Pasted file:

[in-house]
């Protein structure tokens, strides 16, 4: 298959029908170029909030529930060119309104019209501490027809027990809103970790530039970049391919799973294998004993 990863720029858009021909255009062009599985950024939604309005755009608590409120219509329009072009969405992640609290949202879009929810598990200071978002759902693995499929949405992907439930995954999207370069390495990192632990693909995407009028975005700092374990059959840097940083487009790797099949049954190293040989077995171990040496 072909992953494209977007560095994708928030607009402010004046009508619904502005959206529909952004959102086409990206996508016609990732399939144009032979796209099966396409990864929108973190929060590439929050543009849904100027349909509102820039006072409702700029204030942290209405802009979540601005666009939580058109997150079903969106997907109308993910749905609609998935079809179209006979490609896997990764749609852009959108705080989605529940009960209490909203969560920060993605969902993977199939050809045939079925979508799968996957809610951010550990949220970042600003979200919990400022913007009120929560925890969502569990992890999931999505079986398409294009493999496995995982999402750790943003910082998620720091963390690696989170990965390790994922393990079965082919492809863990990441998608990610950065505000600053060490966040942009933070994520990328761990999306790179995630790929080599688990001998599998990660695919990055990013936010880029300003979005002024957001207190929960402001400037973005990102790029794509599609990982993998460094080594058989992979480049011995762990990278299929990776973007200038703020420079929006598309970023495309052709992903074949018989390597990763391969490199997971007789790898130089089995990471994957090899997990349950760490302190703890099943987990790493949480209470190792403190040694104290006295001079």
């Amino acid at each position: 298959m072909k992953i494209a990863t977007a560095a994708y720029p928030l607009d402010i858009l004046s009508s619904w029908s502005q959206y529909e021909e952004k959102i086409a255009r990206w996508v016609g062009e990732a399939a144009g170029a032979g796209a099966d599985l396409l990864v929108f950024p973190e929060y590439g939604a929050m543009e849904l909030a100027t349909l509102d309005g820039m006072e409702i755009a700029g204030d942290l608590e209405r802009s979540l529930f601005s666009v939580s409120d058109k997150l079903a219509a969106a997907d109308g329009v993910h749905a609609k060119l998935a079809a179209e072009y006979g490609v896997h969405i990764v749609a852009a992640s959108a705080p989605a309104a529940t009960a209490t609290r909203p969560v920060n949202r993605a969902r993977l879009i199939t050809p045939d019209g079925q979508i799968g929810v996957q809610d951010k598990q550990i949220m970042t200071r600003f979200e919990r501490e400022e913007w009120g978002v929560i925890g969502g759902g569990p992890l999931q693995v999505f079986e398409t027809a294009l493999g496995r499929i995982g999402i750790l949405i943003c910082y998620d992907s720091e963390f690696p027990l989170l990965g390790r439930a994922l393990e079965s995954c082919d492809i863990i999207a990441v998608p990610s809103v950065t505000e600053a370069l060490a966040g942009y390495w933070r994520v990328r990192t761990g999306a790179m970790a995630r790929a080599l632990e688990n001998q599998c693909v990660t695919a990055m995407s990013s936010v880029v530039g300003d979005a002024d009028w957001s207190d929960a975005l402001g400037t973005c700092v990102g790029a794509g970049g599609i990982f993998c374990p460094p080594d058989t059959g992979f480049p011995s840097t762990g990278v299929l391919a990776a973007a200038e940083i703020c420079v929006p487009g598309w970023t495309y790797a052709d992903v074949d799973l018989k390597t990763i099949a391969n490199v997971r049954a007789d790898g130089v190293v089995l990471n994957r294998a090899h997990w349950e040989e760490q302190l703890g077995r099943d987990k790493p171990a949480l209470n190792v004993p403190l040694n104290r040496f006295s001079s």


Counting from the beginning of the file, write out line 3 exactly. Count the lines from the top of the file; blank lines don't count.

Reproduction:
């Amino acid at each position: 298959m072909k992953i494209a990863t977007a560095a994708y720029p928030l607009d402010i858009l004046s009508s619904w029908s502005q959206y529909e021909e952004k959102i086409a255009r990206w996508v016609g062009e990732a399939a144009g170029a032979g796209a099966d599985l396409l990864v929108f950024p973190e929060y590439g939604a929050m543009e849904l909030a100027t349909l509102d309005g820039m006072e409702i755009a700029g204030d942290l608590e209405r802009s979540l529930f601005s666009v939580s409120d058109k997150l079903a219509a969106a997907d109308g329009v993910h749905a609609k060119l998935a079809a179209e072009y006979g490609v896997h969405i990764v749609a852009a992640s959108a705080p989605a309104a529940t009960a209490t609290r909203p969560v920060n949202r993605a969902r993977l879009i199939t050809p045939d019209g079925q979508i799968g929810v996957q809610d951010k598990q550990i949220m970042t200071r600003f979200e919990r501490e400022e913007w009120g978002v929560i925890g969502g759902g569990p992890l999931q693995v999505f079986e398409t027809a294009l493999g496995r499929i995982g999402i750790l949405i943003c910082y998620d992907s720091e963390f690696p027990l989170l990965g390790r439930a994922l393990e079965s995954c082919d492809i863990i999207a990441v998608p990610s809103v950065t505000e600053a370069l060490a966040g942009y390495w933070r994520v990328r990192t761990g999306a790179m970790a995630r790929a080599l632990e688990n001998q599998c693909v990660t695919a990055m995407s990013s936010v880029v530039g300003d979005a002024d009028w957001s207190d929960a975005l402001g400037t973005c700092v990102g790029a794509g970049g599609i990982f993998c374990p460094p080594d058989t059959g992979f480049p011995s840097t762990g990278v299929l391919a990776a973007a200038e940083i703020c420079v929006p487009g598309w970023t495309y790797a052709d992903v074949d799973l018989k390597t990763i099949a391969n490199v997971r049954a007789d790898g130089v190293v089995l990471n994957r294998a090899h997990w349950e040989e760490q302190l703890g077995r099943d987990k790493p171990a949480l209470n190792v004993p403190l040694n104290r040496f006295s001079s």